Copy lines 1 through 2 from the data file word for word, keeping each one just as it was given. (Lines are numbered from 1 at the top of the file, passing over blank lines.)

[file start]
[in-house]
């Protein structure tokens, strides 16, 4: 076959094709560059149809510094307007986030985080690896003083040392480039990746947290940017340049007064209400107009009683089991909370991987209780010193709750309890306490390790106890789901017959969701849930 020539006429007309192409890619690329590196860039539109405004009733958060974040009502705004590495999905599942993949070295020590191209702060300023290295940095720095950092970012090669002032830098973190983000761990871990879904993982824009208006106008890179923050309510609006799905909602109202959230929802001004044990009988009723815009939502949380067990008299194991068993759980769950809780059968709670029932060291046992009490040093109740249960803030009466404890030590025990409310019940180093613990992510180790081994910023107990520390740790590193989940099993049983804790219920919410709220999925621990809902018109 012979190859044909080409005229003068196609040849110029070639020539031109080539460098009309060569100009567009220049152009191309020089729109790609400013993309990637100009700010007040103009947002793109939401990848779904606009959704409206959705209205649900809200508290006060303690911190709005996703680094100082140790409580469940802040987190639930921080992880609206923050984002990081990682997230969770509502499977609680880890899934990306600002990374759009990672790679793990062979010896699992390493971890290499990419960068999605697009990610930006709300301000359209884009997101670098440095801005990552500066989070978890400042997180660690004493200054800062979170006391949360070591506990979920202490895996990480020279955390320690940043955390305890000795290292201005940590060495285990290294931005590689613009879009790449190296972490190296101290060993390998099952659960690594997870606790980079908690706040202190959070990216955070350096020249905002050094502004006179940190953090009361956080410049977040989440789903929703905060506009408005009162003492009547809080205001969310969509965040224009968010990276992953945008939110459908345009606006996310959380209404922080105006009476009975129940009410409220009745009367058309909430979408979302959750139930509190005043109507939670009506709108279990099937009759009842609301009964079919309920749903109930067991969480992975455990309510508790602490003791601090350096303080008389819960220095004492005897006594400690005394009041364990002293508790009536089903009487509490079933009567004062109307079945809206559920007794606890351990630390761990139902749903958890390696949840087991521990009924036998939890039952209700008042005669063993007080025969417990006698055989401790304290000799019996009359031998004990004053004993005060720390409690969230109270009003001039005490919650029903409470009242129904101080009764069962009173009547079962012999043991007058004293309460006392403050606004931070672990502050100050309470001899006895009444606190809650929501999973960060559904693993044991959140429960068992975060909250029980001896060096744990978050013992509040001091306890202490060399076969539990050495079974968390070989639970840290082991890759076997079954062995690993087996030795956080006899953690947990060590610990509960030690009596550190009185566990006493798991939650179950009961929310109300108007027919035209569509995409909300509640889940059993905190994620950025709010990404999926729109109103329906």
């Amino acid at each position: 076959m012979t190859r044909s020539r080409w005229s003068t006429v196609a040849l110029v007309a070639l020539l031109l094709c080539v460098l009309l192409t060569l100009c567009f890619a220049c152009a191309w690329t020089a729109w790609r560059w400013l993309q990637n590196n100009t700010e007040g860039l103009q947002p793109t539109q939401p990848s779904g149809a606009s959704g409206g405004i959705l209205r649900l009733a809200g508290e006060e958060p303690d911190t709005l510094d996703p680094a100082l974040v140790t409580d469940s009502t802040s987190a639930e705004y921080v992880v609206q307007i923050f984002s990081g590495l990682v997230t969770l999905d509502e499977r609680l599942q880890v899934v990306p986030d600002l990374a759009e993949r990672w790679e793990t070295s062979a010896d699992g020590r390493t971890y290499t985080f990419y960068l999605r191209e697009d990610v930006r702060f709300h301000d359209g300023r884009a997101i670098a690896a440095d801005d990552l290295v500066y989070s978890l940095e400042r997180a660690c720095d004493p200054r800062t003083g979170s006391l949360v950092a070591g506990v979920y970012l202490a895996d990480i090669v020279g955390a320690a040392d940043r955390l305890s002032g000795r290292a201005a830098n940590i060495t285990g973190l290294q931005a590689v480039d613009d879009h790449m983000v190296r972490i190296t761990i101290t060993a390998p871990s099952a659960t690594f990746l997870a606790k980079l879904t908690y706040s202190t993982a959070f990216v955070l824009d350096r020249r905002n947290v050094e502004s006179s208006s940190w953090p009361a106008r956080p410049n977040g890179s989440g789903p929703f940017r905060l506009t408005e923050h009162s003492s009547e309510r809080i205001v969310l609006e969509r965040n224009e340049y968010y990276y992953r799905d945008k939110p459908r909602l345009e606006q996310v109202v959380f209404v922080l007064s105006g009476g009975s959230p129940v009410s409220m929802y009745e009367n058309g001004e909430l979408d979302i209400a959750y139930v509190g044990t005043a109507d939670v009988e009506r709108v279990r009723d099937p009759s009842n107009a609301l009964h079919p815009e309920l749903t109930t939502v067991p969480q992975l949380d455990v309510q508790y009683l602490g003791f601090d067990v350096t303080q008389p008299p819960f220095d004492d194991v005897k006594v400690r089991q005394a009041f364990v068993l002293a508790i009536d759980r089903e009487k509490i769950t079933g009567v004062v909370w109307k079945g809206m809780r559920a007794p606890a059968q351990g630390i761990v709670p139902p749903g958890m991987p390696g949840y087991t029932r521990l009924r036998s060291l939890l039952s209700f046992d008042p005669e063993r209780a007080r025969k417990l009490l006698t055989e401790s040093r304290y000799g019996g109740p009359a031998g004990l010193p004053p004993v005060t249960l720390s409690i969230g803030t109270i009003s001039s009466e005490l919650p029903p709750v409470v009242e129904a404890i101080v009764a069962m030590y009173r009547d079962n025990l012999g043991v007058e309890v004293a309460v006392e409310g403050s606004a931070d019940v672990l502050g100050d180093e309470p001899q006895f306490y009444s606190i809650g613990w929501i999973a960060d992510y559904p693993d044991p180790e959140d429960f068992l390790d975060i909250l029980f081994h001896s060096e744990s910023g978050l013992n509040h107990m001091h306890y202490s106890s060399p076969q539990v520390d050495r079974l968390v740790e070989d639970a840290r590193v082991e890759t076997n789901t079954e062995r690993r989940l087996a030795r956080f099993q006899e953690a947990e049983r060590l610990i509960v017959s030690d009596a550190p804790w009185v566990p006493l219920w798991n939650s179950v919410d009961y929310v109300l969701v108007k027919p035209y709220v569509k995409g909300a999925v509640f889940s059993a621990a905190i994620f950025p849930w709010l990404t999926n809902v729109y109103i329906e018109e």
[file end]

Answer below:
[in-house]
């Protein structure tokens, strides 16, 4: 076959094709560059149809510094307007986030985080690896003083040392480039990746947290940017340049007064209400107009009683089991909370991987209780010193709750309890306490390790106890789901017959969701849930 020539006429007309192409890619690329590196860039539109405004009733958060974040009502705004590495999905599942993949070295020590191209702060300023290295940095720095950092970012090669002032830098973190983000761990871990879904993982824009208006106008890179923050309510609006799905909602109202959230929802001004044990009988009723815009939502949380067990008299194991068993759980769950809780059968709670029932060291046992009490040093109740249960803030009466404890030590025990409310019940180093613990992510180790081994910023107990520390740790590193989940099993049983804790219920919410709220999925621990809902018109 012979190859044909080409005229003068196609040849110029070639020539031109080539460098009309060569100009567009220049152009191309020089729109790609400013993309990637100009700010007040103009947002793109939401990848779904606009959704409206959705209205649900809200508290006060303690911190709005996703680094100082140790409580469940802040987190639930921080992880609206923050984002990081990682997230969770509502499977609680880890899934990306600002990374759009990672790679793990062979010896699992390493971890290499990419960068999605697009990610930006709300301000359209884009997101670098440095801005990552500066989070978890400042997180660690004493200054800062979170006391949360070591506990979920202490895996990480020279955390320690940043955390305890000795290292201005940590060495285990290294931005590689613009879009790449190296972490190296101290060993390998099952659960690594997870606790980079908690706040202190959070990216955070350096020249905002050094502004006179940190953090009361956080410049977040989440789903929703905060506009408005009162003492009547809080205001969310969509965040224009968010990276992953945008939110459908345009606006996310959380209404922080105006009476009975129940009410409220009745009367058309909430979408979302959750139930509190005043109507939670009506709108279990099937009759009842609301009964079919309920749903109930067991969480992975455990309510508790602490003791601090350096303080008389819960220095004492005897006594400690005394009041364990002293508790009536089903009487509490079933009567004062109307079945809206559920007794606890351990630390761990139902749903958890390696949840087991521990009924036998939890039952209700008042005669063993007080025969417990006698055989401790304290000799019996009359031998004990004053004993005060720390409690969230109270009003001039005490919650029903409470009242129904101080009764069962009173009547079962012999043991007058004293309460006392403050606004931070672990502050100050309470001899006895009444606190809650929501999973960060559904693993044991959140429960068992975060909250029980001896060096744990978050013992509040001091306890202490060399076969539990050495079974968390070989639970840290082991890759076997079954062995690993087996030795956080006899953690947990060590610990509960030690009596550190009185566990006493798991939650179950009961929310109300108007027919035209569509995409909300509640889940059993905190994620950025709010990404999926729109109103329906």